In Southeastern Wisconsin, underground railroad activities probably began around 1840. Racine and Milwaukee were destinations for escaped slaves and embarkation points for travel by ship to Canada. As a result of the escape of the slave Joshua Glover, Wisconsin became the only state in the Union before the Civil War to declare the Fugitive Slave Law of 1850 unconstitutional and unenforceable.
Attempts to admit Kansas as a slave state in 1854 led to the formation of what would become the Republican Party in Ripon, Wis., and in 1859, the party nominated Abraham Lincoln as a candidate for President of the United States.
Milton, Wis. (Rock County)
The town of Milton was founded by Joseph Goodrich, who, with his family and several other members of the Seventh Day Baptist church, relocated to southern Wisconsin from upstate New York in 1838. All abolitionists, they soon became involved in the local Underground Railroad network.
While his family resided in a nearby log cabin, Goodrich began construction of the Milton House, which was completed in 1844. Its unique hexagonal shape and construction materials of concrete, called “grout,” quickly established it as a local landmark. A secret 45-foot-long tunnel was dug sometime around 1850, to connect the Goodrich cabin behind the Milton House to the hotel basement. The tunnel was probably used to transport meals to runaway slaves hidden in the cellar and to facilitate their escape.
“The original tunnel was only 3 feet high and collapsed from time to time during its use,” says Cori Olson, executive director of the Milton Historical Society. “Milton College students dug it out in the 1950s. It was then enlarged and lined with concrete. Original access to the tunnel was through a 3-foot-square trapdoor in the floor of the cabin floor. The entrance was disguised to resemble a normal root cellar.”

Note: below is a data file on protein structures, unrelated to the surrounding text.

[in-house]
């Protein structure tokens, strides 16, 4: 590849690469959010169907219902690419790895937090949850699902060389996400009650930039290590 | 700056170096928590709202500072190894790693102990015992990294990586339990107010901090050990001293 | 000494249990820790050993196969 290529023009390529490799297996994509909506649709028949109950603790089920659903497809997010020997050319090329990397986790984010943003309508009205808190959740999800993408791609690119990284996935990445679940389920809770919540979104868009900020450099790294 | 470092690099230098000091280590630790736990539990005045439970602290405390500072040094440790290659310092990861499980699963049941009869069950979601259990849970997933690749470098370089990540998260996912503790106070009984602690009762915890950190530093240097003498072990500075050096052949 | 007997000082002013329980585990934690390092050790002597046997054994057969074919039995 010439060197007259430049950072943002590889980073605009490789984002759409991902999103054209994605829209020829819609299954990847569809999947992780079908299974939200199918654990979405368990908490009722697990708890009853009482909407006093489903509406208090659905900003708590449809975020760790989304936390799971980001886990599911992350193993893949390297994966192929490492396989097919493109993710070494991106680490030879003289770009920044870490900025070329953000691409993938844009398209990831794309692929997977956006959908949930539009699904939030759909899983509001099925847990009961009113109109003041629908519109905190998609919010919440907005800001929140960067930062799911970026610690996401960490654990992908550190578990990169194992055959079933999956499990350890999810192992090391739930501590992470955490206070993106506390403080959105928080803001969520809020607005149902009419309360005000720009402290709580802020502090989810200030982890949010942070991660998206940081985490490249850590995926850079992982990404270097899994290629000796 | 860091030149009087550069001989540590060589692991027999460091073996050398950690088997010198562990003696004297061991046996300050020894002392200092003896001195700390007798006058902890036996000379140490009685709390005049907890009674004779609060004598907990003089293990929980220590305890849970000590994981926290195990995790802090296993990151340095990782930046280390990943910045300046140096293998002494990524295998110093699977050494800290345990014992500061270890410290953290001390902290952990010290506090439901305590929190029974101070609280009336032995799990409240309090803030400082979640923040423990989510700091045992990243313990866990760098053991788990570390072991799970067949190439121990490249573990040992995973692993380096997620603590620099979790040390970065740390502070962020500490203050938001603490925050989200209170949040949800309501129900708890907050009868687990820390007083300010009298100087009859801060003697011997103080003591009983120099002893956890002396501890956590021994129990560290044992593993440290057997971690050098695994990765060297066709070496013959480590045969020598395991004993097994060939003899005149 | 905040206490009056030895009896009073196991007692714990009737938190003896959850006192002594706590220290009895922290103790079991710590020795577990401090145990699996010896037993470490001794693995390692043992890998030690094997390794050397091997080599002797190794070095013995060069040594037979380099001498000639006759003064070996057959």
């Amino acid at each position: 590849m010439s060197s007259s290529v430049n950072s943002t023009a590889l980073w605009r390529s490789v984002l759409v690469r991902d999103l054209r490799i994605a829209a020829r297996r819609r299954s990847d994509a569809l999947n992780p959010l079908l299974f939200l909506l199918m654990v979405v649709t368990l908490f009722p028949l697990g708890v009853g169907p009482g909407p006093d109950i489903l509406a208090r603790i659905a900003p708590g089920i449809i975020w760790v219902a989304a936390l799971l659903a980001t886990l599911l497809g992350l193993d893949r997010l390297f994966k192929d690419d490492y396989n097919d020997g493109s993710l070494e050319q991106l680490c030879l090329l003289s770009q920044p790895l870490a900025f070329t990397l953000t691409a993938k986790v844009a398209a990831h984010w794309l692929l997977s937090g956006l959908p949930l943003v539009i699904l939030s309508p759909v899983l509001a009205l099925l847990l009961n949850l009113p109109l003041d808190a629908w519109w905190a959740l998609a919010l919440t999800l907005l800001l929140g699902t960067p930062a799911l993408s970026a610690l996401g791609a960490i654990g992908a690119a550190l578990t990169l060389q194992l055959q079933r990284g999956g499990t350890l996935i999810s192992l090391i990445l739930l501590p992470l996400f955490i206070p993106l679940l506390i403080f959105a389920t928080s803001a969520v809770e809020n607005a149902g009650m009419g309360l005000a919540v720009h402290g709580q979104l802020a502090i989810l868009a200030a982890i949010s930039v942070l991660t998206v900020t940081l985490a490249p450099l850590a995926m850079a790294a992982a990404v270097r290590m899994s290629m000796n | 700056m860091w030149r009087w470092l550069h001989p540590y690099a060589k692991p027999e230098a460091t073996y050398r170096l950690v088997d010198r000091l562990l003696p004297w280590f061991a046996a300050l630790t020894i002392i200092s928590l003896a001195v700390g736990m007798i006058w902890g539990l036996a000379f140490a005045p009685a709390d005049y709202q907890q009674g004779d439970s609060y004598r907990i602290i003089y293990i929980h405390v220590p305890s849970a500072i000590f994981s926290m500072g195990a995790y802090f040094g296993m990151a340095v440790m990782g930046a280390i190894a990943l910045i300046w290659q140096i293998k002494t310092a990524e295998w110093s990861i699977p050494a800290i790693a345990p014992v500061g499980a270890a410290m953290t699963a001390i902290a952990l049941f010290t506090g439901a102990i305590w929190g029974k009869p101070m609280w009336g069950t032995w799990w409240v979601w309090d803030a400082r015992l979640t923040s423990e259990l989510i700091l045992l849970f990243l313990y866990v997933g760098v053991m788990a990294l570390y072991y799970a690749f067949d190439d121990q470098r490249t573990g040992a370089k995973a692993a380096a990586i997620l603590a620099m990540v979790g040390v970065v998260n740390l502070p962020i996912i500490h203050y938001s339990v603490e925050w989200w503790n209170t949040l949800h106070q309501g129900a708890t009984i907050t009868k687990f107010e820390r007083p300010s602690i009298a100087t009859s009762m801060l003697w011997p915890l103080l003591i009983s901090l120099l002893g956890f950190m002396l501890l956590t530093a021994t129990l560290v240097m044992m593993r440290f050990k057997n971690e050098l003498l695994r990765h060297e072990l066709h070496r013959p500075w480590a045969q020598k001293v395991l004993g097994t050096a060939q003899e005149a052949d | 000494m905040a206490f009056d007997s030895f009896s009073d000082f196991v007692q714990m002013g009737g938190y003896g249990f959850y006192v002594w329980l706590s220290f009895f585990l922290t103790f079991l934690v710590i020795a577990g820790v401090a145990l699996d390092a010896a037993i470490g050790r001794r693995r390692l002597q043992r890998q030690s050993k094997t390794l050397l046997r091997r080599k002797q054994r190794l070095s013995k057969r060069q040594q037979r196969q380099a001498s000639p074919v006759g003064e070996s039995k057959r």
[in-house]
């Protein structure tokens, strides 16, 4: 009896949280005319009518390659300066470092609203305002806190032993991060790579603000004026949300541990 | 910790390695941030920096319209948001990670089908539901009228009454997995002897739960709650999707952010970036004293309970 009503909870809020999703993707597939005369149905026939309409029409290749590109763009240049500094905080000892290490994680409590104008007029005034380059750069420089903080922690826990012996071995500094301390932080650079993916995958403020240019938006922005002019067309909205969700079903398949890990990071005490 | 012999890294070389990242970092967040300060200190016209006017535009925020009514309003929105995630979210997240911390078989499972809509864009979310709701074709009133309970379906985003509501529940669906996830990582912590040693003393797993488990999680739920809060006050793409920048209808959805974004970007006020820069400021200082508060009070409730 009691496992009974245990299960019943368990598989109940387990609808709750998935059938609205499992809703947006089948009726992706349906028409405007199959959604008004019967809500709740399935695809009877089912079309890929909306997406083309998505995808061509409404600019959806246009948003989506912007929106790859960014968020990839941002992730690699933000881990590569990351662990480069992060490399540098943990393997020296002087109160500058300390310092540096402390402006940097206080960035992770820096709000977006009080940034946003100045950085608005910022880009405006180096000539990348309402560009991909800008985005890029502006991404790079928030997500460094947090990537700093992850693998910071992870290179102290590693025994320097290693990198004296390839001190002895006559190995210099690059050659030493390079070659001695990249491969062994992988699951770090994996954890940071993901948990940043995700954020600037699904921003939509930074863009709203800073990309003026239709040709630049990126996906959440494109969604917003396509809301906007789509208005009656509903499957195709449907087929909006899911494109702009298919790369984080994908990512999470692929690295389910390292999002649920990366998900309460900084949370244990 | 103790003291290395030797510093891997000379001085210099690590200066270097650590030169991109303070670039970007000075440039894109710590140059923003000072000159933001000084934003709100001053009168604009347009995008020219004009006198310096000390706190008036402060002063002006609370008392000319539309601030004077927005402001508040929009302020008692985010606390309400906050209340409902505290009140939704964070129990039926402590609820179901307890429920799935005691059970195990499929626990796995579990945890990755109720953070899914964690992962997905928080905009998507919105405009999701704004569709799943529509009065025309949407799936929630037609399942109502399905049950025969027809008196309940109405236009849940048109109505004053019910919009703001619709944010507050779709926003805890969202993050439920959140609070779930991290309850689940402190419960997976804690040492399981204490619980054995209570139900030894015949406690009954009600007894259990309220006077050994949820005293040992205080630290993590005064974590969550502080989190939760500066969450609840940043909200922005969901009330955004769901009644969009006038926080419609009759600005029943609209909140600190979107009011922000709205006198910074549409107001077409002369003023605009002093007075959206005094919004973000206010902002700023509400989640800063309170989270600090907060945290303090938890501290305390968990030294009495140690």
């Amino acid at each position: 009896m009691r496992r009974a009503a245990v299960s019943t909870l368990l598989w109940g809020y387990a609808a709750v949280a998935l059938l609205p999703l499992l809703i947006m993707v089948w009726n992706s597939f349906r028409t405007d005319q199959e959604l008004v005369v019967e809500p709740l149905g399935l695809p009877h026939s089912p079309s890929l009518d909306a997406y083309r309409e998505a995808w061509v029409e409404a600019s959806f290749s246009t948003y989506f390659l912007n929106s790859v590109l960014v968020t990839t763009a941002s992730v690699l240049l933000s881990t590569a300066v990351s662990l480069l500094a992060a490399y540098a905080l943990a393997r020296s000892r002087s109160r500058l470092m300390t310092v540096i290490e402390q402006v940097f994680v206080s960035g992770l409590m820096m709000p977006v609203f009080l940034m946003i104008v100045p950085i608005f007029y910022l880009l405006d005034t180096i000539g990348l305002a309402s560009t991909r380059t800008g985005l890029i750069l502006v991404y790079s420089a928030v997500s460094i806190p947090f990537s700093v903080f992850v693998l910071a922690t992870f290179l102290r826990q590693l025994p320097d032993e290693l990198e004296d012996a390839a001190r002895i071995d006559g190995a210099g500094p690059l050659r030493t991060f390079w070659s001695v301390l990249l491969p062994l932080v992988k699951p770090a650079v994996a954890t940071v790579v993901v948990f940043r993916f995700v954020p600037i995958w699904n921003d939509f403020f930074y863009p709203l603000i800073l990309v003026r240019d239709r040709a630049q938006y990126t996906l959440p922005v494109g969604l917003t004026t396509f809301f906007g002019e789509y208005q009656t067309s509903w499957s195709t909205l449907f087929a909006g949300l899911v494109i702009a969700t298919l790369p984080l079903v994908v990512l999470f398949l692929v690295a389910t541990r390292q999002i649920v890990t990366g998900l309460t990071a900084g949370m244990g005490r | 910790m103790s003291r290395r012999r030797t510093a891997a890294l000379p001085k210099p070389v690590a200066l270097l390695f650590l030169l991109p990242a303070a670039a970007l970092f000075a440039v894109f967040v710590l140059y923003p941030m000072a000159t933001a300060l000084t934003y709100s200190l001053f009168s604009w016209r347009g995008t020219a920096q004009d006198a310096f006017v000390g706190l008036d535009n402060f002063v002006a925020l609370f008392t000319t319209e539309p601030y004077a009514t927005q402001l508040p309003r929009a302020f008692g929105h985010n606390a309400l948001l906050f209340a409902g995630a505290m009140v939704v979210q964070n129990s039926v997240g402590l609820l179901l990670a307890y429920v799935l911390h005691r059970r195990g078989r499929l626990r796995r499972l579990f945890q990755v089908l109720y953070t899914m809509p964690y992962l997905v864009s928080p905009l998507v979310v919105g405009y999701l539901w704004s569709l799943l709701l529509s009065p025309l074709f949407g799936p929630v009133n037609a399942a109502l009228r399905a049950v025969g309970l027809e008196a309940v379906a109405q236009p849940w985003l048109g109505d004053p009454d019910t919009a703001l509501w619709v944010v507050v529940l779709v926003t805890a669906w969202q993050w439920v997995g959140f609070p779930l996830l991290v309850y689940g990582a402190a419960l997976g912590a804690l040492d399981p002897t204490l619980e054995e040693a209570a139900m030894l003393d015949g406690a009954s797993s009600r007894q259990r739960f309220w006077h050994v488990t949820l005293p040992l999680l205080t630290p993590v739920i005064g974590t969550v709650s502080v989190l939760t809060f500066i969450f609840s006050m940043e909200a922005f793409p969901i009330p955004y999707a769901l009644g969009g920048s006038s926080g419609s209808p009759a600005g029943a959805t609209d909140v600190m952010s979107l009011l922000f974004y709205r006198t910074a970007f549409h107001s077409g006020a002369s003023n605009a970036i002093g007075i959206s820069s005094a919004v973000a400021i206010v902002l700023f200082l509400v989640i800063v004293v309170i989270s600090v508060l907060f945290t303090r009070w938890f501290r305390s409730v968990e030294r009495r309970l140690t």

Although no one knows for sure why Goodrich chose the hexagonal shape for his hotel, the design does promote air circulation in the upper rooms, since each room has at least two opposing windows. The concrete grout was probably chosen because it was cheaper than either wood or brick, and it was made from the abundant local limestone.
“The Milton House is the oldest concrete home in the U.S. still standing,” says Olson.
Because Milton was located where the Territorial Road –Wisconsin Hwy. 26 today – and the Chicago & Northwestern Railroad crosses, the Milton House was a busy and prosperous place during much of its lifetime.
“There was a stagecoach depot on one side of the building, and a railway depot on the other,” says Olson. “During its heyday [the 1840s to the 1860s], 27 stagecoaches and 36 trains stopped in Milton each day.”